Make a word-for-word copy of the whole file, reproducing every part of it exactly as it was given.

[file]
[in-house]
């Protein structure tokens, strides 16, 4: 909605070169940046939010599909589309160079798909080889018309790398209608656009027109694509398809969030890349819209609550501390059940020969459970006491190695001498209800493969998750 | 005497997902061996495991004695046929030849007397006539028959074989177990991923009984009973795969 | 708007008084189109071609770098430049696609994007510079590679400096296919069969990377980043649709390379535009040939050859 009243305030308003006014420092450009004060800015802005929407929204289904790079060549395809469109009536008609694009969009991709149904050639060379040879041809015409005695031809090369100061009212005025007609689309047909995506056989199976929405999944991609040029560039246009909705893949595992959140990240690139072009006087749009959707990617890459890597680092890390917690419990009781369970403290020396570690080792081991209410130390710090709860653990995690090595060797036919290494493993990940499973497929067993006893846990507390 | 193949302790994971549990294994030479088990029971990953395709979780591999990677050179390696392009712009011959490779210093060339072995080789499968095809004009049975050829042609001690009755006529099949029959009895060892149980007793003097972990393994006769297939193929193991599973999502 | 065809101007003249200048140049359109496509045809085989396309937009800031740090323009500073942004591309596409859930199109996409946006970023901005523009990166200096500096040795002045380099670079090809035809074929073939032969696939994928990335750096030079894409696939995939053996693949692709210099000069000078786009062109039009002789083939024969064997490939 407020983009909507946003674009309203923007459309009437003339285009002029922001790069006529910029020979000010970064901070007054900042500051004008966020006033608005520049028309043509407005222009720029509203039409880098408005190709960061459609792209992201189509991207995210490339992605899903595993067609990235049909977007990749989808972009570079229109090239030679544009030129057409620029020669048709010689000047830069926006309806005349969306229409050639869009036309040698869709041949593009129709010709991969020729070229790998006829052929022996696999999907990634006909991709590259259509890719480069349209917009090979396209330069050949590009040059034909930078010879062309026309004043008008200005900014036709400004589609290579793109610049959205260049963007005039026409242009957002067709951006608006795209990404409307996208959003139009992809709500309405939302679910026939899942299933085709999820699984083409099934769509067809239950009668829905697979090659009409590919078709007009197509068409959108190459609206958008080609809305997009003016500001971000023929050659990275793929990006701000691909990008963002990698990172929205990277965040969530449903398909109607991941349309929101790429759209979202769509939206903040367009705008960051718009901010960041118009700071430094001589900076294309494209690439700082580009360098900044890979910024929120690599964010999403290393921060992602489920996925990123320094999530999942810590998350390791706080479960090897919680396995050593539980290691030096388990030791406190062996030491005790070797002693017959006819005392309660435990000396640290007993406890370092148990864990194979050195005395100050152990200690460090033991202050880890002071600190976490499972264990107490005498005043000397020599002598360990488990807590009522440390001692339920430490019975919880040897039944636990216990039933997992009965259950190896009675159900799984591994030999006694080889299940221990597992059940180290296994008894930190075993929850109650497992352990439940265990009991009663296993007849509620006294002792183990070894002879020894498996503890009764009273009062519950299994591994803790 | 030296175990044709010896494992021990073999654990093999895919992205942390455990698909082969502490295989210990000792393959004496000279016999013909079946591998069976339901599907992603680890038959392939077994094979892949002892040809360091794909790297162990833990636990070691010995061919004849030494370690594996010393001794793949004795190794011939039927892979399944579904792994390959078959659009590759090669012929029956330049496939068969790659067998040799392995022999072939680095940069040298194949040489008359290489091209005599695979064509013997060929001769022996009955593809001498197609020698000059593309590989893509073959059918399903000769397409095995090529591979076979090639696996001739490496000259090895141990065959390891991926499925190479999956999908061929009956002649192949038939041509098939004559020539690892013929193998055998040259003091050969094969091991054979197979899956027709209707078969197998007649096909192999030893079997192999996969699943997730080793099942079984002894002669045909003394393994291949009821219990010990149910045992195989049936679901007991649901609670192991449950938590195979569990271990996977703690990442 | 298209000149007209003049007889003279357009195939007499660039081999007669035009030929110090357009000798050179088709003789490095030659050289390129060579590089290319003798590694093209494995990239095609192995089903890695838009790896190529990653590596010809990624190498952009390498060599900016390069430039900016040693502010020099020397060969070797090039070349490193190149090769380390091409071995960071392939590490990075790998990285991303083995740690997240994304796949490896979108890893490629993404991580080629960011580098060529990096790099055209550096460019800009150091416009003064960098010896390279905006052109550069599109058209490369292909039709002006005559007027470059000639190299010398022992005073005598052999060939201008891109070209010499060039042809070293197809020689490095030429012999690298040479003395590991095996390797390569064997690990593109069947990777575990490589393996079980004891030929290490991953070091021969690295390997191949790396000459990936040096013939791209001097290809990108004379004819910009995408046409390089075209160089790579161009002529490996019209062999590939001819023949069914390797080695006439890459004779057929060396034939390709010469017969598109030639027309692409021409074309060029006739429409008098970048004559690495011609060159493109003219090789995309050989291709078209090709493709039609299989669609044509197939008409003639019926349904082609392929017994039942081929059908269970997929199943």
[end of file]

[in-house]
């Protein structure tokens, strides 16, 4: 909605070169940046939010599909589309160079798909080889018309790398209608656009027109694509398809969030890349819209609550501390059940020969459970006491190695001498209800493969998750 | 005497997902061996495991004695046929030849007397006539028959074989177990991923009984009973795969 | 708007008084189109071609770098430049696609994007510079590679400096296919069969990377980043649709390379535009040939050859 009243305030308003006014420092450009004060800015802005929407929204289904790079060549395809469109009536008609694009969009991709149904050639060379040879041809015409005695031809090369100061009212005025007609689309047909995506056989199976929405999944991609040029560039246009909705893949595992959140990240690139072009006087749009959707990617890459890597680092890390917690419990009781369970403290020396570690080792081991209410130390710090709860653990995690090595060797036919290494493993990940499973497929067993006893846990507390 | 193949302790994971549990294994030479088990029971990953395709979780591999990677050179390696392009712009011959490779210093060339072995080789499968095809004009049975050829042609001690009755006529099949029959009895060892149980007793003097972990393994006769297939193929193991599973999502 | 065809101007003249200048140049359109496509045809085989396309937009800031740090323009500073942004591309596409859930199109996409946006970023901005523009990166200096500096040795002045380099670079090809035809074929073939032969696939994928990335750096030079894409696939995939053996693949692709210099000069000078786009062109039009002789083939024969064997490939 407020983009909507946003674009309203923007459309009437003339285009002029922001790069006529910029020979000010970064901070007054900042500051004008966020006033608005520049028309043509407005222009720029509203039409880098408005190709960061459609792209992201189509991207995210490339992605899903595993067609990235049909977007990749989808972009570079229109090239030679544009030129057409620029020669048709010689000047830069926006309806005349969306229409050639869009036309040698869709041949593009129709010709991969020729070229790998006829052929022996696999999907990634006909991709590259259509890719480069349209917009090979396209330069050949590009040059034909930078010879062309026309004043008008200005900014036709400004589609290579793109610049959205260049963007005039026409242009957002067709951006608006795209990404409307996208959003139009992809709500309405939302679910026939899942299933085709999820699984083409099934769509067809239950009668829905697979090659009409590919078709007009197509068409959108190459609206958008080609809305997009003016500001971000023929050659990275793929990006701000691909990008963002990698990172929205990277965040969530449903398909109607991941349309929101790429759209979202769509939206903040367009705008960051718009901010960041118009700071430094001589900076294309494209690439700082580009360098900044890979910024929120690599964010999403290393921060992602489920996925990123320094999530999942810590998350390791706080479960090897919680396995050593539980290691030096388990030791406190062996030491005790070797002693017959006819005392309660435990000396640290007993406890370092148990864990194979050195005395100050152990200690460090033991202050880890002071600190976490499972264990107490005498005043000397020599002598360990488990807590009522440390001692339920430490019975919880040897039944636990216990039933997992009965259950190896009675159900799984591994030999006694080889299940221990597992059940180290296994008894930190075993929850109650497992352990439940265990009991009663296993007849509620006294002792183990070894002879020894498996503890009764009273009062519950299994591994803790 | 030296175990044709010896494992021990073999654990093999895919992205942390455990698909082969502490295989210990000792393959004496000279016999013909079946591998069976339901599907992603680890038959392939077994094979892949002892040809360091794909790297162990833990636990070691010995061919004849030494370690594996010393001794793949004795190794011939039927892979399944579904792994390959078959659009590759090669012929029956330049496939068969790659067998040799392995022999072939680095940069040298194949040489008359290489091209005599695979064509013997060929001769022996009955593809001498197609020698000059593309590989893509073959059918399903000769397409095995090529591979076979090639696996001739490496000259090895141990065959390891991926499925190479999956999908061929009956002649192949038939041509098939004559020539690892013929193998055998040259003091050969094969091991054979197979899956027709209707078969197998007649096909192999030893079997192999996969699943997730080793099942079984002894002669045909003394393994291949009821219990010990149910045992195989049936679901007991649901609670192991449950938590195979569990271990996977703690990442 | 298209000149007209003049007889003279357009195939007499660039081999007669035009030929110090357009000798050179088709003789490095030659050289390129060579590089290319003798590694093209494995990239095609192995089903890695838009790896190529990653590596010809990624190498952009390498060599900016390069430039900016040693502010020099020397060969070797090039070349490193190149090769380390091409071995960071392939590490990075790998990285991303083995740690997240994304796949490896979108890893490629993404991580080629960011580098060529990096790099055209550096460019800009150091416009003064960098010896390279905006052109550069599109058209490369292909039709002006005559007027470059000639190299010398022992005073005598052999060939201008891109070209010499060039042809070293197809020689490095030429012999690298040479003395590991095996390797390569064997690990593109069947990777575990490589393996079980004891030929290490991953070091021969690295390997191949790396000459990936040096013939791209001097290809990108004379004819910009995408046409390089075209160089790579161009002529490996019209062999590939001819023949069914390797080695006439890459004779057929060396034939390709010469017969598109030639027309692409021409074309060029006739429409008098970048004559690495011609060159493109003219090789995309050989291709078209090709493709039609299989669609044509197939008409003639019926349904082609392929017994039942081929059908269970997929199943």